Instant On

Have you ever been frustrated with how long your lights take to warm up?  Or worse still had a match in progress and the electricity has tripped, causing a 20 minute delay while the lights warm up to full power again?  A benefit of LED that is hard to put a value on is the way they power up in seconds.  Even with a soft start they are operating at full power in under 5 seconds.

Digital Convenience

Like with many things in our modern world there is a convenience about digital which is hard to put a price on.  Ever considered what life would be like without a smartphone? We now can’t even imagine how terrible this would be but smartphones have only been in existence since 2007. Once we have made the commitment to going digital the benefits compound and it becomes very difficult to image how we managed ‘in the old days’.

Conclusion

So, bearing in mind the somewhat ‘intangible’ benefits mentioned above, put your numbers into the ROI Calculator below and you’ll quickly be able to see how long the investment will take to pay off.

Tennis court lighting, like most things in life, vary dramatically depending on the type of usage and personal preferences.  In principle, the ball is small and moves fast.  This usually requires a higher level of lighting than, say, a football.  The important thing to bear in mind is that it is always cheaper to do the job right the first time than to have to redo it in 2 years’ time.  Other factors will include how close are your neighbours and how much do you want to spend.

Lighting levels

This would be the first consideration as everything else will be based on the lux levels required.  For basic play and just to have enough light to see the ball a minimum of 100 lux is required.  This would be suitable for a late night fun game, however, if you are more serious and using the court for training you should really be working to 250 lux.  This will give you sufficient light for higher speeds of play and would be where many good clubs operate their lighting levels.  At the next tier up, competition courts operate at 500 lux.  These lux levels allow for high speed play and would be suitable for any class of player.  Any light levels are achievable, it just depends on where you see your style of play in relation to the budget you set.  To go from 100 lux to 500 lux would require approximately 2.5 times the poles and light modules.

Along with the overall lighting level, uniformity, or evenness of the spread of light is equally important.  It is not sufficient for a designer to quote an average lux level as this could vary from 500 lux directly under the fittings, to 100 lux in centre court.  The average may be 250 but the useableness of the light will be hampered by being patchy and uneven.  You therefore need to ensure that the uniformity factor is round 0.4.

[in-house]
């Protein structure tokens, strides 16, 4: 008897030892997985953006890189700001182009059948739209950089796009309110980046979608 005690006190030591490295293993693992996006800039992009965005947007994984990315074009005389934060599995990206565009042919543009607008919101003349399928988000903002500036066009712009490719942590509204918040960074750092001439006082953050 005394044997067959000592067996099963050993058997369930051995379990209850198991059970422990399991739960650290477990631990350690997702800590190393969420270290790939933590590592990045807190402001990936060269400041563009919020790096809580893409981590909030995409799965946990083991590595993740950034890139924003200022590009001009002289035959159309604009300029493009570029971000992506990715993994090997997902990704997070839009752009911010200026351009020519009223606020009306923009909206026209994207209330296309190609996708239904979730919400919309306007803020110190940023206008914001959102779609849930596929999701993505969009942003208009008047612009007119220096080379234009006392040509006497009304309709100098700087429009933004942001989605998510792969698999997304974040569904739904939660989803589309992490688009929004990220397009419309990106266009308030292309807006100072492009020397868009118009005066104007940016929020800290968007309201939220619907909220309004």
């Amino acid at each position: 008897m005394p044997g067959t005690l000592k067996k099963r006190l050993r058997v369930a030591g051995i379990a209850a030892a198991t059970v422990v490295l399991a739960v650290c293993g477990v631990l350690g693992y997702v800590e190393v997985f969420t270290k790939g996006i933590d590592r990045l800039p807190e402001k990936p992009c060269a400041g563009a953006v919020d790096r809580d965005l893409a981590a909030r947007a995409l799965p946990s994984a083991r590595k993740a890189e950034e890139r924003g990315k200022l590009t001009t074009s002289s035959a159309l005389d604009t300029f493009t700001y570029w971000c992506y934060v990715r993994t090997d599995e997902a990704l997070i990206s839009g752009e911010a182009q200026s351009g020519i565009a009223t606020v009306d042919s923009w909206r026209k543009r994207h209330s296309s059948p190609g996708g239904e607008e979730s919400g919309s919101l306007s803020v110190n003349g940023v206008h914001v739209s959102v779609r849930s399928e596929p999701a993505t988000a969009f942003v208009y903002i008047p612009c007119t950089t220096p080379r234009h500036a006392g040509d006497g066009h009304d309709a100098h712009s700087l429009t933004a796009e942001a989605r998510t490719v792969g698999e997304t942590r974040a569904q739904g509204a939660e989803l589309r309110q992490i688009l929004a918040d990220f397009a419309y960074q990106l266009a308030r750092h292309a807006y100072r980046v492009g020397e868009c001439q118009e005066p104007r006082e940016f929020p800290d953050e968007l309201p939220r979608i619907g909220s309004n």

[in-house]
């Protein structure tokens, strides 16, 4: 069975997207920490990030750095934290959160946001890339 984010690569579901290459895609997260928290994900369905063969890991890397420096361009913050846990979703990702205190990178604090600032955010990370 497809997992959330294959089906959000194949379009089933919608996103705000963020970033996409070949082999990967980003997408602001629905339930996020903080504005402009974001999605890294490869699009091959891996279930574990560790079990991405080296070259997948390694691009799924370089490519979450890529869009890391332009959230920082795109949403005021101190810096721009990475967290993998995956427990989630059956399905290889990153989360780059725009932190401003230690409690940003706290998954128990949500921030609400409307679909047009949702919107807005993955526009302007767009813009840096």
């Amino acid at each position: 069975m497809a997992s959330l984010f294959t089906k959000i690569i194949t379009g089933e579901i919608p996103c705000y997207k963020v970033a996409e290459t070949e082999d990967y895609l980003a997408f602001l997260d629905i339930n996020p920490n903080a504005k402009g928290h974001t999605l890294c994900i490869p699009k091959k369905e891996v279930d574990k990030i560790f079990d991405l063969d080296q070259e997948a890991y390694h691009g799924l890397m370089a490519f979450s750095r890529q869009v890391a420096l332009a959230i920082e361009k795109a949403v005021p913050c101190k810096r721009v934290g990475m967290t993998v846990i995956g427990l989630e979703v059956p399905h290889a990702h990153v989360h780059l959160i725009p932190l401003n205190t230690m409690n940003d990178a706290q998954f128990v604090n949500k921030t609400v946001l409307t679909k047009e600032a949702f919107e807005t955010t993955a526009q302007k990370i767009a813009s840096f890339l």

Light Control

In order to make sure your friendly neighbours stay friendly, check the lighting plan provided by the supplier to ensure there is no spill light at ground level.  Also ensure the lights mount horizontally.  This will tend to be the more specialised lights as many of the cheaper modules will mount at an angle.  Whilst these angled units are less expensive, they can cost a lot in relationships as the glare from these lights can be literally seen for miles.

Pole Height

For domestic courts this is usually best to be kept as low as possible to minimise glare and over-spill light.  Depending on the light fitting used and the lighting levels required a height of 6m to 8m is usually feasible.  For public areas poles up to 20m are used, particularly when lighting a number of courts from a restricted number of poles.  This height make uniformity easier as the light spreads naturally when given more distance.

To compensate for the lower poles it is often necessary to use more poles.  For instance if using 10-15m poles, 4 would be sufficient to get 250 lux and good coverage.  If 6-8m is ideal then 6 poles may be required to get the same results or 8-10 poles to achieve competition lux levels.

The main problem with metal halides was that when bulbs needed to be changed, the higher the poles the bigger the hassle. With LED’s having now come into their own in terms of reliability and longevity, keeping pole height down to make servicing easier is no longer an issue.

Remember that often these poles, although galvanised to resist rusting, can be powder coated or painted to suit your environment.  Black or white are common but other options are often available on request.

Pole installation

Lighting poles are now available virtually off-the-shelf from a number of reputable suppliers.  They conform to relevant regulations and the manufacturers can provide drawings and specifications to help aid a council planning submission.  The poles are mostly supplied with a complete installation kit including a frame structure which gets concreted into the ground.  This, along with the installation instructions, makes it simple and safe for any good contractor to install the poles.

Electrical requirements

The typical current draw for a tennis court will be from 2.4kW (less than a kettle to boil water) for achieving 100+ lux up to 6kW which would provide competition level lighting with 10 poles.  The modules typically are supplied with an LED driver which can be mounted at the base of the pole or may be integrated into the design of the lamp.  Whilst the wiring up and installation is simple, ensure that a qualified electrician does the installation and that the modules are compliant with local regulations.